The nursing home was locked down after a worker waved a gun in the air

A suspended employee at an Iowa nursing home brought a gun to work in September and waved it in the air while threatening to take care of an issue with a co-worker, state inspectors said.

Two employees who witnessed the incident did not report it immediately but went to another meeting and then to lunch.

State records show that a nurse at Heritage Specialty Care in Cedar Rapids came into work around 10 a.m. on Sept. 26 to provide a written statement regarding an argument she had with another employee the night before. This argument had led to the suspension of the adjutant.

When the worker entered the home, she had her “hood on and sunglasses on,” workers later told police. While discussing the dispute with the home’s planning coordinator and a human resources worker, the worker reportedly became “very upset” and pulled a small gun from her purse.

The aide reportedly waved the gun in the air without pointing it at anyone and said, “If you don’t handle it, I’ll take care of it myself.” She finally put the gun back in her purse, according to inspectors.

The human resources coordinator and human resources officer then left the assistant in an office, went to another meeting, and then went to lunch. Over lunch, the two discussed the incident and decided that it should probably be reported up the chain of command. While the two were having lunch, the helper, who was probably still armed, left the building.

After lunch, the staff notified the administrator of the incident and the facility was locked down. The aide-de-camp was dismissed from the building and the home maintained a “police presence” in or around the building for a week.

Heritage Specialty Care at Cedar Rapids. (Photo via Google Earth)

Police told Heritage officers they could not charge anyone with a crime because, according to the inspectors’ report, the aide did not threaten anyone. According to the inspectors, the personnel coordinator and the personnel officer were later “orally informed that a firearm must be reported immediately”.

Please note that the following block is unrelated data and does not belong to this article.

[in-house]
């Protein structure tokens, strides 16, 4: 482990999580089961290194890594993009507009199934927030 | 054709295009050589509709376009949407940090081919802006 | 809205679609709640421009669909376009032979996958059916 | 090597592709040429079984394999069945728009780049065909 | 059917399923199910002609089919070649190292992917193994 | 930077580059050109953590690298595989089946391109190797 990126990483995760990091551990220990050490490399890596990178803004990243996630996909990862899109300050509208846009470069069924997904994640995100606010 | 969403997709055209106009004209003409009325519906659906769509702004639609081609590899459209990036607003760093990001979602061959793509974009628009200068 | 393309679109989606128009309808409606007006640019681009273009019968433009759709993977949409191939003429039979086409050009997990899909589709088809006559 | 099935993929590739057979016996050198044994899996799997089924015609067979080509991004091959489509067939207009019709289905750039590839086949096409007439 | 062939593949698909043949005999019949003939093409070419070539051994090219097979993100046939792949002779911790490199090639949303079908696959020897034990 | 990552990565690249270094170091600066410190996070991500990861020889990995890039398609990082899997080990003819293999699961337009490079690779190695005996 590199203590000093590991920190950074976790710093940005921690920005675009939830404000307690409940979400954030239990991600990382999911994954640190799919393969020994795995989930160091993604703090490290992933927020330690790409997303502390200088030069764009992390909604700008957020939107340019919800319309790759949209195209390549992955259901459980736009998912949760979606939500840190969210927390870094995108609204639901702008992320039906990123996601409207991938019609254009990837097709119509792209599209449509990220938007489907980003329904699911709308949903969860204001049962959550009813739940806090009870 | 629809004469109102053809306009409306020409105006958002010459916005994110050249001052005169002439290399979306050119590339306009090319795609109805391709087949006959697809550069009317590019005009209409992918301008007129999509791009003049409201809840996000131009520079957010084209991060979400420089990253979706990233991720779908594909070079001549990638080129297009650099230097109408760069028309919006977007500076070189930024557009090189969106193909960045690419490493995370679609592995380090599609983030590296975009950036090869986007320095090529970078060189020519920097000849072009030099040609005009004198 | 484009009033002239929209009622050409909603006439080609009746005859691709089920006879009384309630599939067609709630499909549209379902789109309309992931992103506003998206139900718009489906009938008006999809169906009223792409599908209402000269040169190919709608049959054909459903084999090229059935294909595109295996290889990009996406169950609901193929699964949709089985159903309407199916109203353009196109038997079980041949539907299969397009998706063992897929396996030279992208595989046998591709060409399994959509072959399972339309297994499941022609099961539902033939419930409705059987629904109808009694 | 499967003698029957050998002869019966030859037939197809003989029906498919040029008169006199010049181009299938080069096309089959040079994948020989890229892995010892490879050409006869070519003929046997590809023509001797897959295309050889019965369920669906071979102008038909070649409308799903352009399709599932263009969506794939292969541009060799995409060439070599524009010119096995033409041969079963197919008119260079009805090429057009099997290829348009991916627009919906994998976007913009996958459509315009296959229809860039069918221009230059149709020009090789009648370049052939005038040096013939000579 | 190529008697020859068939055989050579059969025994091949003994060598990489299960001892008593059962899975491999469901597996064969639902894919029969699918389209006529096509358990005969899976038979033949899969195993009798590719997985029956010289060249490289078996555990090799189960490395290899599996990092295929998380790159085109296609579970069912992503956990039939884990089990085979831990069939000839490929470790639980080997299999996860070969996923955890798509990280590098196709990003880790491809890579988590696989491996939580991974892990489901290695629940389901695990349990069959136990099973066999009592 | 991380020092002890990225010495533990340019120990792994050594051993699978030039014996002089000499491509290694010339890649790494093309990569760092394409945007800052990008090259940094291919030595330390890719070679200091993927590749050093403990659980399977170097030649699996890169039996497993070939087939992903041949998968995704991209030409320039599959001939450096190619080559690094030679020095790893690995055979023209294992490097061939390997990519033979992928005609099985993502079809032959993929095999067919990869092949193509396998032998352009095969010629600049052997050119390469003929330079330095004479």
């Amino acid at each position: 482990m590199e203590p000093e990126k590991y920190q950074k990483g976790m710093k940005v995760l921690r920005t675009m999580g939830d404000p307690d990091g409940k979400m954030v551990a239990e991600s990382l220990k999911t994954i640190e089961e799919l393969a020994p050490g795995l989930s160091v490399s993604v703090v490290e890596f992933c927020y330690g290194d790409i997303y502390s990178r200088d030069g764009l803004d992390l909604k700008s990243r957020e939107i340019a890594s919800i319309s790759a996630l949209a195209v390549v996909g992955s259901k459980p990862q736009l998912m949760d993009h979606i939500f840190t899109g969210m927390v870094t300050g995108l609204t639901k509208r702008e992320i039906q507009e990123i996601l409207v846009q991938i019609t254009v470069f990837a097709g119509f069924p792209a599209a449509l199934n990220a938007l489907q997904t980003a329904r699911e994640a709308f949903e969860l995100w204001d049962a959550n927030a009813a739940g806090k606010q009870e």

However, the human resources officer denied it, telling inspectors that she “never received any re-education or discipline” after the incident. She also told inspectors and police that while she never felt threatened, the gun incident made her concerned for the safety of residents.

The home’s interim director of care told inspectors an investigation into the incident was never completed.

Heritage cited for six violations

While inspectors at Heritage were investigating the matter, they were also investigating several other complaints and self-reported incidents. The home was subpoenaed for six violations of regulations, including failing to meet professional standards, failing to keep the home safe, inadequate nursing staff and failing to comply with federal guidelines on COVID-19 vaccinations.

A $9,500 state fine was proposed but stayed so the Centers for Medicare and Medicaid Services can decide whether to impose a federal penalty.

Inspectors reported that while they were at the home in October, they heard someone calling for help, and upon investigation found one resident who said her call light went unanswered for more than 40 minutes while she waited for help to arrive to get there the bathroom.

In addition, inspectors found one employee had worked 348 hours and two others 30 hours and 97 hours, respectively, without proof of COVID-19 vaccination or an approved exemption request. The branch manager admitted to the inspector that two of the unvaccinated homeworkers had not even applied for an exemption.

In the previous four months, eight Heritage employees had tested positive for COVID-19. In addition, 22 residents had tested positive for COVID-19 in September and October.

Earlier this year, Heritage Specialty Care was subpoenaed for financially exploiting a resident and using untrained caregivers.

State inspectors say the exploit involved a worker who allegedly took $1,625 from a resident with a spinal cord injury and then taunted the man with text messages calling him a “vegetable” and a “vegetarian boy.”

Heritage is owned and managed by Care Initiatives of West Des Moines. Six other company-operated nursing homes in Iowa have been subpoenaed in recent weeks for serious violations. They face fines of up to $80,250, and other penalties may still be imposed by CMS.

Care Initiatives has not responded to requests for comment.

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